Taxing financial transactions (FTT) to provide
the European Union with budgetary resources
|October 24, 2016
It was thought that the controversial issue of a tax on financial transactions had been swept under the rug. Yet, the lines are shifting in Brussels and in Paris.
On October 20 and in the framework of the 2017 Finance Draft Law, representatives of the French National Assembly decided to extend the scope of the financial transaction tax (FTT) to the most speculative operations–– the intra-day trading––and to raise its rate to 0.3% from 0.2%. As a reminder, the French FTT adopted in March 2012 is applied to a nation’s default credit swap1, but does not concern agricultural commodities.
The extension of the FTT voted should lift revenues to €2 to €4 billion that will be allocated to Official Development Assistance (ODA) and to the French Development Agency (FDA)2. The FTT will now be applied to back and forth operations during a single trading session. As a result, high-frequency trading, which automatically and swiftly forwards orders to financial markets thanks to automated algorithms, are now also concerned. According to the European Securities and Markets Authority (ESMA), such high-frequency trading is far from negligible, and accounts for between 21% and 45% of volumes of equity traded on the Paris Stock Exchange3.
In Europe, a new step has also been taken on October 10, 2016. Ten European Finance Ministers4 did commit to reach a final agreement on the provisions of the future FTT for the European Union by the end of 2016. The technical blueprint has already been drafted, while the political component will be discussed at the December 6 meeting. As it cuts down financial market hyper-volatility, the European FTT could yield up to €22 billion every year5.
Among the reasons for such policy advances on an issue that has been discussed since 2011, we note the project to provide the European Union with a genuine system for its own resources. In fact, the European budget has, up to now, been mostly based on the annual contributions from each of the member states, a situation that strains many European policy debates on the burden of the too infamous “return on the budget”. Accordingly, and outside all concepts of European general good, constant references are made such as: Will this policy allow a given member state to “recover” more funds in proportion to its share of the EU budget?
Alain Lamassoure, MEP and representative of the EPP Group in the High-Level Group on Own Resources (HLGOR)6 at the European Commission, deplores that “the current system to finance the European budget is opaque, undemocratic, anti-European, ineffective and unfair since the poorer countries pay relatively more than the rich nations”7. The MEP feels that the current funding of the European budget sanctifies the “political shortsightedness”, at a time when it is urgent “to break away from funding the European Union through tips!”8. In the same way, Jean Arthuis, MEP in the ALDE Group and President of the Committee on Budgets at the European Parliament, states that “parliaments have been established in all modern democracies to levy taxes. Yet, the European Parliament does not enact taxes. It is somewhat hemiplegic: It rules on expenditures but not on incomes”9.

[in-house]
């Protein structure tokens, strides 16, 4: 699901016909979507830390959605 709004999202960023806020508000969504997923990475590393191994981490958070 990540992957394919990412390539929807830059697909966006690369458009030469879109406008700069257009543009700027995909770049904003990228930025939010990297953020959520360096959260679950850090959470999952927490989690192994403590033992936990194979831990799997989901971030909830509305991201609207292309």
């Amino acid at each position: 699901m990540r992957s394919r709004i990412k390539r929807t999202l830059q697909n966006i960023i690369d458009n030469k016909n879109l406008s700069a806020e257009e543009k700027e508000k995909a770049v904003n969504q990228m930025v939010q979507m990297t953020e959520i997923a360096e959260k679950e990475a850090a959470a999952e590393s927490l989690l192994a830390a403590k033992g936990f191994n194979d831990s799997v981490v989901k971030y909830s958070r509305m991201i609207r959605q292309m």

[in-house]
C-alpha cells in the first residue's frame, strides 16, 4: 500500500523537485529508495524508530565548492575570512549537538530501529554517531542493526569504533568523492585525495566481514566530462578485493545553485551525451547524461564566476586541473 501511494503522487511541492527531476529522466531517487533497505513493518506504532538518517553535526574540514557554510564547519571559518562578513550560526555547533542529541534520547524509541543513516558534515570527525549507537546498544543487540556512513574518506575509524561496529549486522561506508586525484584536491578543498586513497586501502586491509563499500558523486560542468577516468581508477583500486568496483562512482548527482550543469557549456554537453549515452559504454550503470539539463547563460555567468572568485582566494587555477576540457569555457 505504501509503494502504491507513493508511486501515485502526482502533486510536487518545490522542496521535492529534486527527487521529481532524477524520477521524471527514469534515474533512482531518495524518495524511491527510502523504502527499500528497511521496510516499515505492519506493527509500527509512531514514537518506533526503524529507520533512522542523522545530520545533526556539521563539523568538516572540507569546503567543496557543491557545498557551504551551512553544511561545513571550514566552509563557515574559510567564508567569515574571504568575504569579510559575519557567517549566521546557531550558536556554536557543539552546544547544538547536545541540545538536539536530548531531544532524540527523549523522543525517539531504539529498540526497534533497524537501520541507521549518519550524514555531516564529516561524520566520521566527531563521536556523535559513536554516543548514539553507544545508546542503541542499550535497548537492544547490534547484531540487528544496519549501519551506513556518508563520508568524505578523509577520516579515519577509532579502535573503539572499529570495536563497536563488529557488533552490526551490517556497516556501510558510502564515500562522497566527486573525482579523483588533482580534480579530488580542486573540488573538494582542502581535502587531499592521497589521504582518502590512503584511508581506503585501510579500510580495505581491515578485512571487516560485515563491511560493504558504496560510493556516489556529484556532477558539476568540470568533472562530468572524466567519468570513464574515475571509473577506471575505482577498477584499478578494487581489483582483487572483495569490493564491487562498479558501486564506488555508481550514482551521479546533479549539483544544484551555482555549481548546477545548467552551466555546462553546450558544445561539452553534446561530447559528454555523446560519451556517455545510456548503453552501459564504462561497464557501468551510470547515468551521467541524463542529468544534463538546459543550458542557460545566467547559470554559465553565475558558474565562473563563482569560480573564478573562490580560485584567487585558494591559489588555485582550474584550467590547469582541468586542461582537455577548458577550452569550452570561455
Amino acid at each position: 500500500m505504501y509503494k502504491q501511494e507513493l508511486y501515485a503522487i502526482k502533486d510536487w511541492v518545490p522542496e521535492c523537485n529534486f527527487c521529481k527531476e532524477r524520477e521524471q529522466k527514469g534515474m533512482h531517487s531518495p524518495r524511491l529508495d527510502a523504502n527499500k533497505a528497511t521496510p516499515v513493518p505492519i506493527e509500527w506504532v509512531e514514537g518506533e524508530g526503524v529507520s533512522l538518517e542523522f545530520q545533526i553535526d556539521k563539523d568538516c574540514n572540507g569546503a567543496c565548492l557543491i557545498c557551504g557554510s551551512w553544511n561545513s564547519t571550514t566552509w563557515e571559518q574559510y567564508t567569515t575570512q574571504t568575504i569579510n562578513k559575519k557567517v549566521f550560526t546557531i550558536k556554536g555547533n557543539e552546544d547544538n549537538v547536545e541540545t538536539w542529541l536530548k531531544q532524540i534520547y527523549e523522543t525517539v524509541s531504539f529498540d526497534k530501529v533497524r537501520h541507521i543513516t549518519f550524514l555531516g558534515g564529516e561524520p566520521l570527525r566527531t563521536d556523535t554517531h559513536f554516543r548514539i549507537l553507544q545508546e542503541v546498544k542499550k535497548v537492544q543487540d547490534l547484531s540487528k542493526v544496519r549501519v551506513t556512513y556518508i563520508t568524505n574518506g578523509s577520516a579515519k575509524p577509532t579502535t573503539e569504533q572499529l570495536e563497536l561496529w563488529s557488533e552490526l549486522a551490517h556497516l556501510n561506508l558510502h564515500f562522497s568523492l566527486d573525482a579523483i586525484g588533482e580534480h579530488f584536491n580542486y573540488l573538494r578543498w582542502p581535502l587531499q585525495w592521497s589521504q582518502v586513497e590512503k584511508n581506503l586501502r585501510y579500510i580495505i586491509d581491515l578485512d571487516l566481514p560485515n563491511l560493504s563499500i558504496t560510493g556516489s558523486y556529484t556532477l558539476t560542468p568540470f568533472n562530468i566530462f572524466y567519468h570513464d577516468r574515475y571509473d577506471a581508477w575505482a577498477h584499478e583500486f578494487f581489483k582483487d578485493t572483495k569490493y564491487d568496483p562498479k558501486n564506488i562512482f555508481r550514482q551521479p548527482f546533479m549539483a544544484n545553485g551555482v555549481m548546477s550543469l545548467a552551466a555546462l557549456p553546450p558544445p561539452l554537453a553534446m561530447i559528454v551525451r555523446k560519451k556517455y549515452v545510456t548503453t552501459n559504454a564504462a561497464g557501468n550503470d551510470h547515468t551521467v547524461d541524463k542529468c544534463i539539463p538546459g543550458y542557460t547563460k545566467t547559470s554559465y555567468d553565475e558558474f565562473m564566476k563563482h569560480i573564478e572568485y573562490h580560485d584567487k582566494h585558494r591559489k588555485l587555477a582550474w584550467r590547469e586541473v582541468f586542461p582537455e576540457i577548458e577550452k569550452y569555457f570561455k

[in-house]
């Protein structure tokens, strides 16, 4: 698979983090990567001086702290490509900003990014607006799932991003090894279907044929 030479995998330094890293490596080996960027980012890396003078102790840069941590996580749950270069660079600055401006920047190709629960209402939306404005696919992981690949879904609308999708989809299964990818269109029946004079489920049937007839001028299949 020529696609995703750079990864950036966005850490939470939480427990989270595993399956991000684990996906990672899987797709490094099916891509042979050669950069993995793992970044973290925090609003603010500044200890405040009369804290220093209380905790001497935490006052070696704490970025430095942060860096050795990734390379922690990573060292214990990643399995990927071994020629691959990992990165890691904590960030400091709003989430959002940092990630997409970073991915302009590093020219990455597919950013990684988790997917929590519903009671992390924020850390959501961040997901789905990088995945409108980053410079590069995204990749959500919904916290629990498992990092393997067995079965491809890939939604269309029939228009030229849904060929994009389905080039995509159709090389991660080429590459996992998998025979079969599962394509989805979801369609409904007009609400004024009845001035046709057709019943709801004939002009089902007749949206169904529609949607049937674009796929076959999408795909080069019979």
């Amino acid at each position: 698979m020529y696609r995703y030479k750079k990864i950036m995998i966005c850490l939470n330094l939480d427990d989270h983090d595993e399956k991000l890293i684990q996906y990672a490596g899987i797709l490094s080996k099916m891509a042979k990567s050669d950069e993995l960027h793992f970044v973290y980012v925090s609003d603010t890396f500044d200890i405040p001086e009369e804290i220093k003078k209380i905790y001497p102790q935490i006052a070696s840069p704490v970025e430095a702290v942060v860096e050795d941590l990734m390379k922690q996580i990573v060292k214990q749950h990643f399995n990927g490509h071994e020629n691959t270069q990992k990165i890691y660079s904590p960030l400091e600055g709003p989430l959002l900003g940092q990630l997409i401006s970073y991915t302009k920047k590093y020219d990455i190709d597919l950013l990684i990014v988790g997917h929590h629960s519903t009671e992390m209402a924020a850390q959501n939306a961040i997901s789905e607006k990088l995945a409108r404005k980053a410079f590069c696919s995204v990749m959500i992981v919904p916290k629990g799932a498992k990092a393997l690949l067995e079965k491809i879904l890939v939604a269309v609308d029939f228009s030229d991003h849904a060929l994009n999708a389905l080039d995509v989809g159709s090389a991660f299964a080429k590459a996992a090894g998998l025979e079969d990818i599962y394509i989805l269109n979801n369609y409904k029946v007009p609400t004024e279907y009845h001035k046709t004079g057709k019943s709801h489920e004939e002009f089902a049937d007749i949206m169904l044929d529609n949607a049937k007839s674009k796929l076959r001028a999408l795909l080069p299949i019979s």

Would the European FTT be an opening to redefine the European budget funding system, and to break from the current bean counters’ calculations that are quite far from European ideals? We could hope it, but if the Brexit takes away the British veto possibility regarding such a measure, it also takes away the City’s potential contributors.
Momagri feels that the FTT extension and the debate on the Union’s own resources should lead to the integration of commodities in the FTT base, and lead to the improvement of European Union expenditures. Often focused on position limits, the debate on the tools required to cut the excessive volatility and increasingly financialized of agricultural commodities is now enhanced with the prospect of taxing day-trading operations. In our proposal for “A New Strategic Course for the CAP” outlined in our White Paper10, we are even advocating the implementation of a “financial solidarity tax” on financial transactions in case of excessive price hikes compared to physical market fundamentals. Added to the basic FTT, it would raise the tax rate to introduce more organization in times of speculative boom.
2 Oxfam France
4 France, Germany, Spain, Austria, Belgium, que, Slovenia, Portugal, Italy, Greece and Slovakia.
6 The High-Level Group on Own Resources (HLGOR) was created in February 2014 and conducts research to find more transparent, simple, fair and democratically responsible funding means for the EU
10 Momagri’s White Paper can be downloaded from our website